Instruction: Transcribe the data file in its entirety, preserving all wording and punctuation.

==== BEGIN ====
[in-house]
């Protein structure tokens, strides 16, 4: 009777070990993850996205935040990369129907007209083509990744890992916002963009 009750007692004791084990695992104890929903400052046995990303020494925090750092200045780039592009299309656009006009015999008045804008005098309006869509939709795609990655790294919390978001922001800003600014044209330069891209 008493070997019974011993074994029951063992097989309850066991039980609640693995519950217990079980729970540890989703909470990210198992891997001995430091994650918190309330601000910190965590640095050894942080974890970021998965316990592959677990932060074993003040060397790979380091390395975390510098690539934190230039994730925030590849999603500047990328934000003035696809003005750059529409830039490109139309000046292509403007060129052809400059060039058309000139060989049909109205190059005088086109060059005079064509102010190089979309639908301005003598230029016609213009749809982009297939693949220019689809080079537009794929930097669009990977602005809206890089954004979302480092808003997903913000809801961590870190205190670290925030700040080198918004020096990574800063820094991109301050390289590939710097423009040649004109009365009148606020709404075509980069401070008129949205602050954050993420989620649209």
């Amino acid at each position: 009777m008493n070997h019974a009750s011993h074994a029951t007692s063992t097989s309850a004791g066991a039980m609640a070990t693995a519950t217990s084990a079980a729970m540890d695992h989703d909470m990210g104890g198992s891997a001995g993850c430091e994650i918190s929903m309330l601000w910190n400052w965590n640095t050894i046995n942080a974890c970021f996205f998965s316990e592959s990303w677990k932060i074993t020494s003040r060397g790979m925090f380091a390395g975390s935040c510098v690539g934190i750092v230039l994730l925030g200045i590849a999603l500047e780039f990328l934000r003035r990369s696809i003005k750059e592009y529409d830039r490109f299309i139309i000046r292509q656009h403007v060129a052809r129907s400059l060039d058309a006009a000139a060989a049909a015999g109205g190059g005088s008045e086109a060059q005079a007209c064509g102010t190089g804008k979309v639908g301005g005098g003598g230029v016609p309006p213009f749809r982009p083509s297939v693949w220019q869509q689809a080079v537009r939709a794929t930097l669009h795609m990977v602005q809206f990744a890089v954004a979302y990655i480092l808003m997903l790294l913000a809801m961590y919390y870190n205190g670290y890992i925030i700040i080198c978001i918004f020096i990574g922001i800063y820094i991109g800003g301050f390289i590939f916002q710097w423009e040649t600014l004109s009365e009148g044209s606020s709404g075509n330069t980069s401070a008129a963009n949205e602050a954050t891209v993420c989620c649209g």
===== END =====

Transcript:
[in-house]
């Protein structure tokens, strides 16, 4: 009777070990993850996205935040990369129907007209083509990744890992916002963009 009750007692004791084990695992104890929903400052046995990303020494925090750092200045780039592009299309656009006009015999008045804008005098309006869509939709795609990655790294919390978001922001800003600014044209330069891209 008493070997019974011993074994029951063992097989309850066991039980609640693995519950217990079980729970540890989703909470990210198992891997001995430091994650918190309330601000910190965590640095050894942080974890970021998965316990592959677990932060074993003040060397790979380091390395975390510098690539934190230039994730925030590849999603500047990328934000003035696809003005750059529409830039490109139309000046292509403007060129052809400059060039058309000139060989049909109205190059005088086109060059005079064509102010190089979309639908301005003598230029016609213009749809982009297939693949220019689809080079537009794929930097669009990977602005809206890089954004979302480092808003997903913000809801961590870190205190670290925030700040080198918004020096990574800063820094991109301050390289590939710097423009040649004109009365009148606020709404075509980069401070008129949205602050954050993420989620649209």
């Amino acid at each position: 009777m008493n070997h019974a009750s011993h074994a029951t007692s063992t097989s309850a004791g066991a039980m609640a070990t693995a519950t217990s084990a079980a729970m540890d695992h989703d909470m990210g104890g198992s891997a001995g993850c430091e994650i918190s929903m309330l601000w910190n400052w965590n640095t050894i046995n942080a974890c970021f996205f998965s316990e592959s990303w677990k932060i074993t020494s003040r060397g790979m925090f380091a390395g975390s935040c510098v690539g934190i750092v230039l994730l925030g200045i590849a999603l500047e780039f990328l934000r003035r990369s696809i003005k750059e592009y529409d830039r490109f299309i139309i000046r292509q656009h403007v060129a052809r129907s400059l060039d058309a006009a000139a060989a049909a015999g109205g190059g005088s008045e086109a060059q005079a007209c064509g102010t190089g804008k979309v639908g301005g005098g003598g230029v016609p309006p213009f749809r982009p083509s297939v693949w220019q869509q689809a080079v537009r939709a794929t930097l669009h795609m990977v602005q809206f990744a890089v954004a979302y990655i480092l808003m997903l790294l913000a809801m961590y919390y870190n205190g670290y890992i925030i700040i080198c978001i918004f020096i990574g922001i800063y820094i991109g800003g301050f390289i590939f916002q710097w423009e040649t600014l004109s009365e009148g044209s606020s709404g075509n330069t980069s401070a008129a963009n949205e602050a954050t891209v993420c989620c649209g």